Should I Hire A Lawyer For A Car Accident That Wasn’t My Fault?
Nobody wants to get into a car accident. Unfortunately, most people will experience a crash at some point in their lifetime. If you or a loved one are involved in a car accident that was caused by another person, you may not think you need a lawyer. However, there are various reasons why you may indeed need an attorney after a Minnesota car accident.
Understanding Minnesota’s no-fault system
If you are injured in a crash in Minnesota, you will not immediately be able to pursue compensation from the at-fault driver. The “no-fault” system is designed to allow faster access to compensation for victims in a crash, and each driver is required to carry $40,000 in Personal Injury Protection Insurance (this is the no-fault insurance). Out of this insurance, $20,000 is allowable for medical expenses, and $20,000 may be used for non-medical expenses.
A Minnesota car accident victim can only pursue compensation from the at-fault driver if their expenses are greater than what the Personal Injury Protection Insurance will cover and if one of the following thresholds are met:
- More than $4,000 in total medical expenses
- Permanent injury as a result of the crash
- Scarring or disfigurement due to the crash
- 60 days of disability after the crash
Why you may need an attorney
Your attorney will understand the complicated no-fault system. If you have sustained major expenses that are above your PIP coverage amounts, your attorney will be able to help ensure you properly pursue compensation against the at-fault driver. Not only will your attorney ensure all of the thresholds are documented, but they will gather the evidence necessary to prove the other party’s liability in the case.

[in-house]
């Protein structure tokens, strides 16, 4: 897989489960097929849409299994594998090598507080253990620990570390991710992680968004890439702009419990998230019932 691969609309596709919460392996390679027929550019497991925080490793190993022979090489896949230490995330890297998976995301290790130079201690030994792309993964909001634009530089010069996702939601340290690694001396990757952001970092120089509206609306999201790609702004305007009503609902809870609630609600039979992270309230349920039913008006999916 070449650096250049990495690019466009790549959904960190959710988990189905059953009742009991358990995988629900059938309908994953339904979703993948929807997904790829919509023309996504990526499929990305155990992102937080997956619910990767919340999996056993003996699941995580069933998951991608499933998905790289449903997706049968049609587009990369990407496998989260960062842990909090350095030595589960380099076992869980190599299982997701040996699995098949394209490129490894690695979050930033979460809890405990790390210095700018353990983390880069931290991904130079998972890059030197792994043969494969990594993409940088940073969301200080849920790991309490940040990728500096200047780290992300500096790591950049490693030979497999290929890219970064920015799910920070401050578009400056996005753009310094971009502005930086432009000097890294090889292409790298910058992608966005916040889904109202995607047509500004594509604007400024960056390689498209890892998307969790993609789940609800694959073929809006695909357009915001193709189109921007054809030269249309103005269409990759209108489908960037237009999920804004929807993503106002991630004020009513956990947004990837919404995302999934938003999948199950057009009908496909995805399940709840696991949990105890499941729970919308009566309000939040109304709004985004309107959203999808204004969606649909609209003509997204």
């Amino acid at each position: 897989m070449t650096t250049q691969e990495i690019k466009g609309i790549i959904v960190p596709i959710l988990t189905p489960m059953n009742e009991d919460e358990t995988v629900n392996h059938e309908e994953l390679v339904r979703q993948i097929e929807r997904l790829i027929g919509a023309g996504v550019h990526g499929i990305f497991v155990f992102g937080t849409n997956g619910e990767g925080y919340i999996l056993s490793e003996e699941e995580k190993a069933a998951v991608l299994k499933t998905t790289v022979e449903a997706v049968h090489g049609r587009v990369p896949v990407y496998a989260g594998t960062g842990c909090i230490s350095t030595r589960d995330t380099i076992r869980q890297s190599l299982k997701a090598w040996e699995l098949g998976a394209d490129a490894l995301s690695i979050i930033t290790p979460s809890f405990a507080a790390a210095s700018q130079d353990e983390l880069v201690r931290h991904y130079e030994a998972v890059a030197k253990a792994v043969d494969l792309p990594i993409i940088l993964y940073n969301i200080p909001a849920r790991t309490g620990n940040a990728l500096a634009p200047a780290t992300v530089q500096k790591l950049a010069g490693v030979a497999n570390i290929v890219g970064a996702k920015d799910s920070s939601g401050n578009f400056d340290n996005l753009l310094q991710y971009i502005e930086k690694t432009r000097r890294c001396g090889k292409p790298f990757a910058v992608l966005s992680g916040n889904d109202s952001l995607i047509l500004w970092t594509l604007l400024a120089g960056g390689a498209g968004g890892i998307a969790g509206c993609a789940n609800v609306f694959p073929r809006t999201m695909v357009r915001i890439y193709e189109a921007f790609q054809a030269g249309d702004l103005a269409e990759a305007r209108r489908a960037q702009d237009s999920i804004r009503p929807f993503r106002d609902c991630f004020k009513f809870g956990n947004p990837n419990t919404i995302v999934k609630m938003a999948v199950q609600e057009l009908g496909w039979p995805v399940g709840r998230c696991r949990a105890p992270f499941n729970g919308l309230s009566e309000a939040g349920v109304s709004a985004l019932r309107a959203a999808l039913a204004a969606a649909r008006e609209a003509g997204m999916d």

When you file a claim against the other party’s insurance carrier, you can be sure that the other side will work to limit their liability. Insurance companies will work to lower the amount of money they pay out in a settlement. This could include trying to claim that you caused your own injuries.
They could say you were totally or partially at fault. Under Minnesota’s modified comparative negligence system, you cannot recover compensation from the at-fault party if you were more than 50% at fault in the incident. If you were less than 50% at fault, your compensation will be reduced based on your percentage of fault in a crash. For example, if a jury awarded you $100,000 in total damages but it was determined you were 40% at fault for the crash, you would only receive $60,000 of the total damages.
Your attorney will work to gather all of the evidence necessary to prove your case and ensure you receive the compensation you need.
What type of compensation is available?
If your expenses have surpassed the $40,000 PIP limits and you meet the threshold to file a claim against the at-fault driver, you could be entitled to both economic and non-economic damages such as the following:
- Coverage of medical expenses
- Recovery of lost wages if you are unable to work
- General household expense coverage
- Pain and suffering damages
- Loss of companionship damages
- Loss of enjoyment of life damages
Your attorney will work to properly calculate your total damages and negotiate vigorously to ensure you receive all injury-related compensation.
Contact Knutson + Casey
If you’re in doubt as to whether to consult with an attorney, contact our office today to schedule a free, no obligation consultation. You will be able to discuss the details of your case with an experienced attorney and learn whether you have a strong case and if you need an attorney.